The Importance of Living Off The Land

The Importance of Living Off The Land

With three businesses, four kids and hundreds of athletes to train, life is hectic, it's crazy and hard to find a rooted existence. In the Miller family, we have Lincoln who is seven, Sanderson who is four and Seneca and Keenan, our four-month-old twins. Each kid needs their own responsibilities and their own regular duties to accomplish every day.

This is where living on a farm and appreciating the outdoors comes into play. Having a deep respect for nature is imperative and falls in line with our parenting principles. Not only does living on a farm teach our kids about responsibility, but it also teaches them how to be aware of their surroundings and to embrace the animals and birds around them.

What does it mean to live off the land?

In my young, naive mind, my goal as a young man was to grow up and have a business and to purchase a farm where I could live and raise my children. Living off the land meant we would be raising our own livestock, we would be living without a TV, we would commit to raising chickens or poultry for eggs and regularly have various animals throughout the farm to provide meat, eggs and nitrogen for the soil. We would heat our house with a wood stove and we would live in a tiny home that would keep us at bay and focusing on the things that mattered.

kid holding duck

Who was “us?”

How did this familial growth occur? Raising kids on the farm became my focus after marriage. I dreamed of days where I could take my kids out and listen to blue jays, teaching them about splitting wood and why it was important to heat our house with energy from our property and days of feeding local grains to pigs out in our own pasture. Fortunately, this has become a reality.

The reality now is teaching the kids noises a blue jay makes, helping them identify the difference between a gray catbird and a cardinal while walking to our massive stack of firewood. The dream has slowly become a reality and living off the land with four children is what has kept me grounded as an adult. The life lessons aren’t just about listening to birds, sadly it has come to the importance around picking up fast food trash off the side of the road, why it’s important to keep trash out of our field and why invasive species like the spotted lanternfly are not productive for our local environment.

But is that all?

Living off the land has taught our kids what it means to respect their parents. Do we still have problems? Absolutely, but with a structured day based around farm duties, it makes it easier to hold them accountable. Farm responsibilities, like firewood work, has taught them a cyclical nature of doing woodwork, stacking it and then feeling the reward of the heat. It has taught them the cycles of animals how raising birds and pigs is a cyclical process, similar to nature and we must respect the love and effort that goes into raising our own food.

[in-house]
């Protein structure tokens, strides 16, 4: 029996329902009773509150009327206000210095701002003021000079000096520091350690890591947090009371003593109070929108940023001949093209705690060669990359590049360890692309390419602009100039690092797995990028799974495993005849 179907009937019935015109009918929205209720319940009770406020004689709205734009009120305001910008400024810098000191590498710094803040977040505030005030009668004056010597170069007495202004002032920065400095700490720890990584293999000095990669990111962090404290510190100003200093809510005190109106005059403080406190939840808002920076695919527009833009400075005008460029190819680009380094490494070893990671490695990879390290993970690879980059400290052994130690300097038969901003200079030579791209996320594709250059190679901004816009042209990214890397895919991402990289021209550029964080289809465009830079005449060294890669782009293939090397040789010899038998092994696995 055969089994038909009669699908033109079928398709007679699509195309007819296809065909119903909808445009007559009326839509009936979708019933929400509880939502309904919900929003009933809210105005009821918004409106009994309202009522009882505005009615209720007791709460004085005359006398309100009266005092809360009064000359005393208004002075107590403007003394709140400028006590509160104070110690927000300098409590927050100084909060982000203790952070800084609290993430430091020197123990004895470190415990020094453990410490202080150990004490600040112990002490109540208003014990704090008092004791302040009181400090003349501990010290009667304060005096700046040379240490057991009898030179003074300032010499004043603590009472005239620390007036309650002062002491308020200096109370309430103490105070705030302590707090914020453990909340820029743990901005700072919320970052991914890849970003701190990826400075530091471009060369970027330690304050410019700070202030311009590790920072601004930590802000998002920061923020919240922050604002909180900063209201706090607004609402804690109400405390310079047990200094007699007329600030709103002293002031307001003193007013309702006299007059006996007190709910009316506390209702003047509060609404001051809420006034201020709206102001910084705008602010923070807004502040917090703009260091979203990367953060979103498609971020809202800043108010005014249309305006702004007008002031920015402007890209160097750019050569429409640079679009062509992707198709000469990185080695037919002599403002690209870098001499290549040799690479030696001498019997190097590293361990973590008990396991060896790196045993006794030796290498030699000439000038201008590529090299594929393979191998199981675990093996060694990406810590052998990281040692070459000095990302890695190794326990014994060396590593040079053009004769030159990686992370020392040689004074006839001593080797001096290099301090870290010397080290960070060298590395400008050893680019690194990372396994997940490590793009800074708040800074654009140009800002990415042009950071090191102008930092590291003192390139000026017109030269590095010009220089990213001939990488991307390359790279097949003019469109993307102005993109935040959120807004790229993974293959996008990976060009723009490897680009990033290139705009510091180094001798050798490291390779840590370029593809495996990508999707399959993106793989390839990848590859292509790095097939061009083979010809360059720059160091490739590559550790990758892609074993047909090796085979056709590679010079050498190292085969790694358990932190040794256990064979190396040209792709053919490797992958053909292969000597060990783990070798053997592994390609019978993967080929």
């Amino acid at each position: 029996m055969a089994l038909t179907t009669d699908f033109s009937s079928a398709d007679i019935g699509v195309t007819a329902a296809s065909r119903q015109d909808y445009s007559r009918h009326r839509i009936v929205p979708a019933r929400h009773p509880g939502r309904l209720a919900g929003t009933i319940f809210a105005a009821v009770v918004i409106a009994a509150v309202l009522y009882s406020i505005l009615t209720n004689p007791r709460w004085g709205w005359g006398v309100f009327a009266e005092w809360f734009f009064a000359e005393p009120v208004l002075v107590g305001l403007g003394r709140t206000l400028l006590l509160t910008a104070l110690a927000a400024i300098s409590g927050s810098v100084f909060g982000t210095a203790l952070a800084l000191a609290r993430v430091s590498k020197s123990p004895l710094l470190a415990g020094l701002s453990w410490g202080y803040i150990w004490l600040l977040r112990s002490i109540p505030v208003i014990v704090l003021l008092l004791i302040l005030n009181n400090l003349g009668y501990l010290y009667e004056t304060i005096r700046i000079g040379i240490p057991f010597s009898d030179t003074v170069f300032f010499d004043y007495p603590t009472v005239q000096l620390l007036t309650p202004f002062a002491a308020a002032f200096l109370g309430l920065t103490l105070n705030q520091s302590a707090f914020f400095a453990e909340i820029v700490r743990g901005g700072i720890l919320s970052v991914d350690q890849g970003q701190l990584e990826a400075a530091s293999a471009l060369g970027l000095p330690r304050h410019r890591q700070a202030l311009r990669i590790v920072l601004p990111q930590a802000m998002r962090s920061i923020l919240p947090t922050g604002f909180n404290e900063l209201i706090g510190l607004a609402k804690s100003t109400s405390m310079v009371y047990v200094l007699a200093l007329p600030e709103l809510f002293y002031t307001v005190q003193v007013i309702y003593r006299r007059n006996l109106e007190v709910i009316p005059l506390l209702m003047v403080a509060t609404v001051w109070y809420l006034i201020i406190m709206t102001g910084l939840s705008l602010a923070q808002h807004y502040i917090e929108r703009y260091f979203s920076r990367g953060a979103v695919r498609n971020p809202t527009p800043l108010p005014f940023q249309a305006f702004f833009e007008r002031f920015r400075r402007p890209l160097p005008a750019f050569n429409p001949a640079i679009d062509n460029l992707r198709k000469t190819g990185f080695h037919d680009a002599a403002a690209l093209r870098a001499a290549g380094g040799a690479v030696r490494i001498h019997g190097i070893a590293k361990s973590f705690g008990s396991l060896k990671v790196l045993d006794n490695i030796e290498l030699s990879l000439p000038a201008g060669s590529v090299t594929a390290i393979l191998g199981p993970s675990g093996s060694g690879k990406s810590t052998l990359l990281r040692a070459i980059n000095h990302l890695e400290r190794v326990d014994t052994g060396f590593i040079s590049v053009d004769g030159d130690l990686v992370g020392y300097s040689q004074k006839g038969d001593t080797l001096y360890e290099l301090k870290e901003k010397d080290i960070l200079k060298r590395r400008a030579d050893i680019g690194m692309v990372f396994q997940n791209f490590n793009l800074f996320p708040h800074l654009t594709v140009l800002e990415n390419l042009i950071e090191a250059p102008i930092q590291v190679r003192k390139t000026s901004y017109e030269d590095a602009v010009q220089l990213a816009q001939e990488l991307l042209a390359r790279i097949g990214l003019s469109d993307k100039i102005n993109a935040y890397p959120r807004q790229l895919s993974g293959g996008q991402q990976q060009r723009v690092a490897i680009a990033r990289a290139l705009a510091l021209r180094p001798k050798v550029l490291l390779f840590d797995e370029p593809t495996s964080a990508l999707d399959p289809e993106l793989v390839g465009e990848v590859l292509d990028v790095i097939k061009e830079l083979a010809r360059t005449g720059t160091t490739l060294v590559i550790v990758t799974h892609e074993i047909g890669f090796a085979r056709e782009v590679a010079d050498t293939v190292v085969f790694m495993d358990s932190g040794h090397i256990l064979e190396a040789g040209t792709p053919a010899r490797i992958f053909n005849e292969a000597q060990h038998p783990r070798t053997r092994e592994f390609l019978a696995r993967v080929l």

baby pigs on a farm

It even makes learning easier. We have a four-wheeler, BUT the four-wheeler is only used for work reasons. It is not a toy. But to any 7-year-old, it is cool to drive a four-wheeler no matter what! Fortunately, we need to move our chicken tractor, we need to move firewood we split and pull trees around with our four-wheeler.

Studies have shown that kids learn faster when they do things with a game or enjoyable process involved. That enjoyable process for Lincoln is riding the four-wheeler! I trick him into doing 2 hours worth of work with the geese and firewood just by letting him pull the tractor with the four-wheeler for 5 minutes! 







This is incredibly positive for the development of a family. Sure, we let some stuff fall through the cracks, we have to deal with our problems as well but having this many chores and responsibilities, it makes it easier to educate and teach our children about the discipline, effort and care it takes to mature and make progress individually. We try to use these life lessons to teach them what they should expect in the future and it is all taught to us through mother nature.


Everyone has busy lives and if they have kids, their lives get even busier. Not everyone lives on a farm, nor do they want to live on a farm, BUT that does not mean there isn’t enough stuff to do around the home for children to learn responsibility and respect for nature.

Every area on the planet has living creatures and birds singing around it. Grow a small tomato plant, focus on the sounds around the house, plant a couple of flowers for your children to grow. These are simple, easy, creative ways to help kids be connected with nature, to get outside and do understand the cycles of life!

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